Cyrano de Bergerac

Full Text

Scene 2.X.

Full Text Scene 2.X.

Scene 2.X.

Cyrano, Christian.

CYRANO:
Embrace me now!

CHRISTIAN:
Sir. . .

CYRANO:
You are brave.

CHRISTIAN:
Oh! but. . .

CYRANO:
Nay, I insist.

CHRISTIAN:
Pray tell me. . .

CYRANO:
Come, embrace! I am her brother.

CHRISTIAN:
Whose brother?

CYRANO:
Hers i' faith! Roxane's!

CHRISTIAN (rushing up to him):
O heavens!
Her brother. . .?

CYRANO:
Cousin--brother!. . .the same thing!

CHRISTIAN:
And she has told you. . .?

CYRANO:
All!

CHRISTIAN:
She loves me? say!

CYRANO:
Maybe!

CHRISTIAN (taking his hands):
How glad I am to meet you, Sir!

CYRANO:
That may be called a sudden sentiment!

CHRISTIAN:
I ask your pardon. . .

CYRANO (looking at him, with his hand on his shoulder):
True, he's fair, the villain!

CHRISTIAN:
Ah, Sir! If you but knew my admiration!. . .

CYRANO:
But all those noses?. . .

CHRISTIAN:
Oh! I take them back!

CYRANO:
Roxane expects a letter.

CHRISTIAN:
Woe the day!

CYRANO:
How?

CHRISTIAN:
I am lost if I but ope my lips!

CYRANO:
Why so?

CHRISTIAN:
I am a fool--could die for shame!

CYRANO:
None is a fool who knows himself a fool.
And you did not attack me like a fool.

CHRISTIAN:
Bah! One finds battle-cry to lead th' assault!
I have a certain military wit,
But, before women, can but hold my tongue.
Their eyes! True, when I pass, their eyes are kind. . .

CYRANO:
And, when you stay, their hearts, methinks, are kinder?

CHRISTIAN:
No! for I am one of those men--tongue-tied,
I know it--who can never tell their love.

CYRANO:
And I, meseems, had Nature been more kind,
More careful, when she fashioned me,--had been
One of those men who well could speak their love!

CHRISTIAN:
Oh, to express one's thoughts with facile grace!. . .

CYRANO:
. . .To be a musketeer, with handsome face!

CHRISTIAN:
Roxane is precieuse. I'm sure to prove
A disappointment to her!

CYRANO (looking at him):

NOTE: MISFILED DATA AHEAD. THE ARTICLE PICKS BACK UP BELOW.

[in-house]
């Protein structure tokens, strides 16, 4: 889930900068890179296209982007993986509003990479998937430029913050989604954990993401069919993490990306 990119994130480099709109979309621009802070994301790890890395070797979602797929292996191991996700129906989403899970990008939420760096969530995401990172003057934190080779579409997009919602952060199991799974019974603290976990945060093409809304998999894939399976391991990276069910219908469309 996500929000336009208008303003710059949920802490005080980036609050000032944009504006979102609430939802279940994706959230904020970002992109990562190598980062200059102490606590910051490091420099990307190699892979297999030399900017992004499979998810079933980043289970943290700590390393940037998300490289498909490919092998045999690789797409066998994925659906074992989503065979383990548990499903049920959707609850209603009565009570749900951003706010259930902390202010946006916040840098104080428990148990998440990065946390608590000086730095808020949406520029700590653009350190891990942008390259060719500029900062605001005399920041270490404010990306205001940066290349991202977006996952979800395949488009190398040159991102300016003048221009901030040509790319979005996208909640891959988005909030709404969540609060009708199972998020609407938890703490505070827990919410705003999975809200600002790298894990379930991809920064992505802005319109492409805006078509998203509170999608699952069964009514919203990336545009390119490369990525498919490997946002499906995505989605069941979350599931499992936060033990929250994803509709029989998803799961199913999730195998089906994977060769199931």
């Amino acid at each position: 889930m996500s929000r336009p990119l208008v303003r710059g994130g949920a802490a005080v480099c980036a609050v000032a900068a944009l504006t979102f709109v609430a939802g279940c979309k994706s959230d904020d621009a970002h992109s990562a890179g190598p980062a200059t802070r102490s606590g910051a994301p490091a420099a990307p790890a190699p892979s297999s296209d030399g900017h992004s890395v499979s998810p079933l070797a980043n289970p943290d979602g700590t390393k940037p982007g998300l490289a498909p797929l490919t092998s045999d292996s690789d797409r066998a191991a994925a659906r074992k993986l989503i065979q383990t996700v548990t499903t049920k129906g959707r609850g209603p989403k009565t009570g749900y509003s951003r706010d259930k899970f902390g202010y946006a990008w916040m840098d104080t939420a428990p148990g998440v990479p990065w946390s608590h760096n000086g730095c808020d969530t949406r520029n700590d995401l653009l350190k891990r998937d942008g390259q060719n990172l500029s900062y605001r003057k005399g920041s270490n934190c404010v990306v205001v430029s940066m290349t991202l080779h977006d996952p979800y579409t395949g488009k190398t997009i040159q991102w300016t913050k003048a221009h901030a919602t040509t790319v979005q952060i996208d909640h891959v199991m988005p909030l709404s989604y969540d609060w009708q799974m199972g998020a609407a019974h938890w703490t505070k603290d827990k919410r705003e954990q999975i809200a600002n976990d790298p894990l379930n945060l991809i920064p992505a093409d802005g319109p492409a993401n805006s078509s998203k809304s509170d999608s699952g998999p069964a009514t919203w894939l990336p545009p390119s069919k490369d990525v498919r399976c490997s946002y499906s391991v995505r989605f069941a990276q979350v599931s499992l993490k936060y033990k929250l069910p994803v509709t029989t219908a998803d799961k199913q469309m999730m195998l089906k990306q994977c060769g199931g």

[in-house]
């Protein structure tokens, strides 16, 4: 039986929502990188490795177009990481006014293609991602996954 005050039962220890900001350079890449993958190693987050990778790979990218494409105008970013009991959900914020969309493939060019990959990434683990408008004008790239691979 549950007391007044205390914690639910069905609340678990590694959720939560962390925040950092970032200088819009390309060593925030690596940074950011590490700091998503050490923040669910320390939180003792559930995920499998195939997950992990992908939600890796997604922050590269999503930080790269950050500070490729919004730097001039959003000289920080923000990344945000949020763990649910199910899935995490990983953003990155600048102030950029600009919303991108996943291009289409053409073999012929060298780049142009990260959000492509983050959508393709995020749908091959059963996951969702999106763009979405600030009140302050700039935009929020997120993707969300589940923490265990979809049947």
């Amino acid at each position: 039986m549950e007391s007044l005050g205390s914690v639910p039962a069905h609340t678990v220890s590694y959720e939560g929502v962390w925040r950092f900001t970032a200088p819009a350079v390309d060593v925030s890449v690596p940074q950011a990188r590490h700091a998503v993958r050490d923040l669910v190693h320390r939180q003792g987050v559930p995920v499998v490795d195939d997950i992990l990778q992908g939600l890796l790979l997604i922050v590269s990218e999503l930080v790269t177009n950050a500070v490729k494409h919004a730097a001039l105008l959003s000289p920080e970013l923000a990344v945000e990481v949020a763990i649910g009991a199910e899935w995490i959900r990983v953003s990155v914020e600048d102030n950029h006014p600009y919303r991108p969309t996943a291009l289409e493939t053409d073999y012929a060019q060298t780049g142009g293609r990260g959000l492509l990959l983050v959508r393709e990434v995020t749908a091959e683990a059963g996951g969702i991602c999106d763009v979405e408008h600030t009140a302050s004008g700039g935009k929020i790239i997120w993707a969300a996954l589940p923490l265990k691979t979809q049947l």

Had I but
Such an interpreter to speak my soul!

CHRISTIAN (with despair):
Eloquence! Where to find it?

CYRANO (abruptly):
That I lend,
If you lend me your handsome victor-charms;
Blended, we make a hero of romance!

CHRISTIAN:
How so?

CYRANO:
Think you you can repeat what things
I daily teach your tongue?

CHRISTIAN:
What do you mean?

CYRANO:
Roxane shall never have a disillusion!
Say, wilt thou that we woo her, double-handed?
Wilt thou that we two woo her, both together?
Feel'st thou, passing from my leather doublet,
Through thy laced doublet, all my soul inspiring?

CHRISTIAN:
But, Cyrano!. . .

CYRANO:
Will you, I say?

CHRISTIAN:
I fear!

CYRANO:
Since, by yourself, you fear to chill her heart,
Will you--to kindle all her heart to flame--
Wed into one my phrases and your lips?

CHRISTIAN:
Your eyes flash!

CYRANO:
Will you?

CHRISTIAN:
Will it please you so?
--Give you such pleasure?

CYRANO (madly):
It!. . .
(Then calmly, business-like):
It would amuse me!
It is an enterprise to tempt a poet.
Will you complete me, and let me complete you?
You march victorious,--I go in your shadow;
Let me be wit for you, be you my beauty!

CHRISTIAN:
The letter, that she waits for even now!
I never can. . .

CYRANO (taking out the letter he had written):
See! Here it is--your letter!

CHRISTIAN:
What?

CYRANO:
Take it! Look, it wants but the address.

CHRISTIAN:
But I. . .

CYRANO:
Fear nothing. Send it. It will suit.

CHRISTIAN:
But have you. . .?

CYRANO:
Oh! We have our pockets full,
We poets, of love-letters, writ to Chloes,
Daphnes--creations of our noddle-heads.
Our lady-loves,--phantasms of our brains,
--Dream-fancies blown into soap-bubbles! Come!
Take it, and change feigned love-words into true;
I breathed my sighs and moans haphazard-wise;
Call all these wandering love-birds home to nest.
You'll see that I was in these lettered lines,
--Eloquent all the more, the less sincere!
--Take it, and make an end!

CHRISTIAN:
Were it not well
To change some words? Written haphazard-wise,
Will it fit Roxane?

CYRANO:
'Twill fit like a glove!

CHRISTIAN:
But. . .

CYRANO:
Ah, credulity of love! Roxane
Will think each word inspired by herself!

CHRISTIAN:
My friend!

(He throws himself into Cyrano's arms. They remain thus.)